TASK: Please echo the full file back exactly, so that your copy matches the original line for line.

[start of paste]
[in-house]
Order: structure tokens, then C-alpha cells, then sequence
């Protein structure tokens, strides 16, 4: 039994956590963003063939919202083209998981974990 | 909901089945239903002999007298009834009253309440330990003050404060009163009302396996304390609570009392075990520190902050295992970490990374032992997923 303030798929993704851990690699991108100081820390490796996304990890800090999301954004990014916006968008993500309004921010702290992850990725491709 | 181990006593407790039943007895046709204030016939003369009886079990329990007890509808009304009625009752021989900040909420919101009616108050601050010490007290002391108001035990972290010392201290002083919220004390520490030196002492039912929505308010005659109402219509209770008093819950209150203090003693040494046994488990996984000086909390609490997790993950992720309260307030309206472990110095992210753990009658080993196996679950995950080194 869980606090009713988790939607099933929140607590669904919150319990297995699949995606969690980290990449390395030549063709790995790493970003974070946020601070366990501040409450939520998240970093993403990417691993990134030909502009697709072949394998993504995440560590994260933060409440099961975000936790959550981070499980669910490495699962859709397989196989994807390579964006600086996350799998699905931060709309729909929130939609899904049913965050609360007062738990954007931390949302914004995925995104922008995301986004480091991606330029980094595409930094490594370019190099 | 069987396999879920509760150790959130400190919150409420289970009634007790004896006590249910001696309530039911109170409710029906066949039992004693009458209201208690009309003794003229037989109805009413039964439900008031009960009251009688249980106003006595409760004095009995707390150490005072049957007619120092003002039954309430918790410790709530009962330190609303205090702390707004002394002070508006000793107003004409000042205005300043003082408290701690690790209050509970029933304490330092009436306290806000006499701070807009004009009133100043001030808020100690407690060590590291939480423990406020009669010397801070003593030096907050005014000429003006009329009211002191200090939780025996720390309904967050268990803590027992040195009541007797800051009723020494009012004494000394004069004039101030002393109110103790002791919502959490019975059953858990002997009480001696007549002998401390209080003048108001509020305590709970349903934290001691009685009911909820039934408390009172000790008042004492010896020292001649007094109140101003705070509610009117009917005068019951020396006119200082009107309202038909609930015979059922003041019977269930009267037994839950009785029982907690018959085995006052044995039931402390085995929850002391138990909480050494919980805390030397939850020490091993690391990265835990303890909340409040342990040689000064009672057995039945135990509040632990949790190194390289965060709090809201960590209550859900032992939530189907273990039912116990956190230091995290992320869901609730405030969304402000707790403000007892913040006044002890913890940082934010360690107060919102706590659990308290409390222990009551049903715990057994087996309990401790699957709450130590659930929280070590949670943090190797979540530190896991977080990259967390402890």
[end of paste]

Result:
[in-house]
Order: structure tokens, then C-alpha cells, then sequence
């Protein structure tokens, strides 16, 4: 039994956590963003063939919202083209998981974990 | 909901089945239903002999007298009834009253309440330990003050404060009163009302396996304390609570009392075990520190902050295992970490990374032992997923 303030798929993704851990690699991108100081820390490796996304990890800090999301954004990014916006968008993500309004921010702290992850990725491709 | 181990006593407790039943007895046709204030016939003369009886079990329990007890509808009304009625009752021989900040909420919101009616108050601050010490007290002391108001035990972290010392201290002083919220004390520490030196002492039912929505308010005659109402219509209770008093819950209150203090003693040494046994488990996984000086909390609490997790993950992720309260307030309206472990110095992210753990009658080993196996679950995950080194 869980606090009713988790939607099933929140607590669904919150319990297995699949995606969690980290990449390395030549063709790995790493970003974070946020601070366990501040409450939520998240970093993403990417691993990134030909502009697709072949394998993504995440560590994260933060409440099961975000936790959550981070499980669910490495699962859709397989196989994807390579964006600086996350799998699905931060709309729909929130939609899904049913965050609360007062738990954007931390949302914004995925995104922008995301986004480091991606330029980094595409930094490594370019190099 | 069987396999879920509760150790959130400190919150409420289970009634007790004896006590249910001696309530039911109170409710029906066949039992004693009458209201208690009309003794003229037989109805009413039964439900008031009960009251009688249980106003006595409760004095009995707390150490005072049957007619120092003002039954309430918790410790709530009962330190609303205090702390707004002394002070508006000793107003004409000042205005300043003082408290701690690790209050509970029933304490330092009436306290806000006499701070807009004009009133100043001030808020100690407690060590590291939480423990406020009669010397801070003593030096907050005014000429003006009329009211002191200090939780025996720390309904967050268990803590027992040195009541007797800051009723020494009012004494000394004069004039101030002393109110103790002791919502959490019975059953858990002997009480001696007549002998401390209080003048108001509020305590709970349903934290001691009685009911909820039934408390009172000790008042004492010896020292001649007094109140101003705070509610009117009917005068019951020396006119200082009107309202038909609930015979059922003041019977269930009267037994839950009785029982907690018959085995006052044995039931402390085995929850002391138990909480050494919980805390030397939850020490091993690391990265835990303890909340409040342990040689000064009672057995039945135990509040632990949790190194390289965060709090809201960590209550859900032992939530189907273990039912116990956190230091995290992320869901609730405030969304402000707790403000007892913040006044002890913890940082934010360690107060919102706590659990308290409390222990009551049903715990057994087996309990401790699957709450130590659930929280070590949670943090190797979540530190896991977080990259967390402890």